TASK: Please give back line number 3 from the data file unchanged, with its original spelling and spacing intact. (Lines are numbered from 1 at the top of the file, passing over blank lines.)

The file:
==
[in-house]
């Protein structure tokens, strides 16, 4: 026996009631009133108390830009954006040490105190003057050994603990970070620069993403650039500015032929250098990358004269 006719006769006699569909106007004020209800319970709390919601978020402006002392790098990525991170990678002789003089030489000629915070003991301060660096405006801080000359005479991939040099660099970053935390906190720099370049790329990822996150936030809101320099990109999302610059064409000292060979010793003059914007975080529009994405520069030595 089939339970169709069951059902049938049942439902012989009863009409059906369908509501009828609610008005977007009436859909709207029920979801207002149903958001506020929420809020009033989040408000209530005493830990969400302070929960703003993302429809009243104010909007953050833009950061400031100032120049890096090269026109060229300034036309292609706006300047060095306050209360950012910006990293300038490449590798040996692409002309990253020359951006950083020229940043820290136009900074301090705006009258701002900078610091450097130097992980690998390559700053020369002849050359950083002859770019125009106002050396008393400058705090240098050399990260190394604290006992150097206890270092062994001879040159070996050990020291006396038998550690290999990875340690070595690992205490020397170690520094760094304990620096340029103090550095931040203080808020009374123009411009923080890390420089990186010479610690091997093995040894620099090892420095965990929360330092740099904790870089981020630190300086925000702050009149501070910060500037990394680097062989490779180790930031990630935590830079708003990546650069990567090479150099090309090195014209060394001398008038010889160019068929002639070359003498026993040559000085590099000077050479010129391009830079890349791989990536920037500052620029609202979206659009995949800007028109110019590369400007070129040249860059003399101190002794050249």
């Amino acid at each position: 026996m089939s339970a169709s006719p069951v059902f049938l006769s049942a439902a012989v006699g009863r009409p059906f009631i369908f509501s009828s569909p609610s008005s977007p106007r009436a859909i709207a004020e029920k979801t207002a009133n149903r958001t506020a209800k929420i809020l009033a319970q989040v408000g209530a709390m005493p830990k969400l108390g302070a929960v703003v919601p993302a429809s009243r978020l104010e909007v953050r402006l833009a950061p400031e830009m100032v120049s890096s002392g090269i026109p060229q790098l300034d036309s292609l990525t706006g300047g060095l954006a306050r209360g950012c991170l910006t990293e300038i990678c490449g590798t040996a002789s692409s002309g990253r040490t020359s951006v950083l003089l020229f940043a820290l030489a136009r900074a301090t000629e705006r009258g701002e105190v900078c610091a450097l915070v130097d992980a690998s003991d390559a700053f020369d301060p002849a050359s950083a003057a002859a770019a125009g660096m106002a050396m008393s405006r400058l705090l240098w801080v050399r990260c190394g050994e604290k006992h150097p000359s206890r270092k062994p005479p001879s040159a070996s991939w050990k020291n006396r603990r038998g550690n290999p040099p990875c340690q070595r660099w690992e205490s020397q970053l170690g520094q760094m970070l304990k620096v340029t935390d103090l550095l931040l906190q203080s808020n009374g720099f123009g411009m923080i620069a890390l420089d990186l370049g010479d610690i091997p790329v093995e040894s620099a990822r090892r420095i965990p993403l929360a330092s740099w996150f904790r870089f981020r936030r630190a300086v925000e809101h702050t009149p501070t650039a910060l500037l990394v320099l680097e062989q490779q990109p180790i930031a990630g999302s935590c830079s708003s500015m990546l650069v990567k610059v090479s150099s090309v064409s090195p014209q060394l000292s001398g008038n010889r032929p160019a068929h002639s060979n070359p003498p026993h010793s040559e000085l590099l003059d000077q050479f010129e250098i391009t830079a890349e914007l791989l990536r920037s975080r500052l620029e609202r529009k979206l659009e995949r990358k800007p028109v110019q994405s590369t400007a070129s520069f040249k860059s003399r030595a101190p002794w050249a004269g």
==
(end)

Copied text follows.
């Amino acid at each position: 026996m089939s339970a169709s006719p069951v059902f049938l006769s049942a439902a012989v006699g009863r009409p059906f009631i369908f509501s009828s569909p609610s008005s977007p106007r009436a859909i709207a004020e029920k979801t207002a009133n149903r958001t506020a209800k929420i809020l009033a319970q989040v408000g209530a709390m005493p830990k969400l108390g302070a929960v703003v919601p993302a429809s009243r978020l104010e909007v953050r402006l833009a950061p400031e830009m100032v120049s890096s002392g090269i026109p060229q790098l300034d036309s292609l990525t706006g300047g060095l954006a306050r209360g950012c991170l910006t990293e300038i990678c490449g590798t040996a002789s692409s002309g990253r040490t020359s951006v950083l003089l020229f940043a820290l030489a136009r900074a301090t000629e705006r009258g701002e105190v900078c610091a450097l915070v130097d992980a690998s003991d390559a700053f020369d301060p002849a050359s950083a003057a002859a770019a125009g660096m106002a050396m008393s405006r400058l705090l240098w801080v050399r990260c190394g050994e604290k006992h150097p000359s206890r270092k062994p005479p001879s040159a070996s991939w050990k020291n006396r603990r038998g550690n290999p040099p990875c340690q070595r660099w690992e205490s020397q970053l170690g520094q760094m970070l304990k620096v340029t935390d103090l550095l931040l906190q203080s808020n009374g720099f123009g411009m923080i620069a890390l420089d990186l370049g010479d610690i091997p790329v093995e040894s620099a990822r090892r420095i965990p993403l929360a330092s740099w996150f904790r870089f981020r936030r630190a300086v925000e809101h702050t009149p501070t650039a910060l500037l990394v320099l680097e062989q490779q990109p180790i930031a990630g999302s935590c830079s708003s500015m990546l650069v990567k610059v090479s150099s090309v064409s090195p014209q060394l000292s001398g008038n010889r032929p160019a068929h002639s060979n070359p003498p026993h010793s040559e000085l590099l003059d000077q050479f010129e250098i391009t830079a890349e914007l791989l990536r920037s975080r500052l620029e609202r529009k979206l659009e995949r990358k800007p028109v110019q994405s590369t400007a070129s520069f040249k860059s003399r030595a101190p002794w050249a004269g």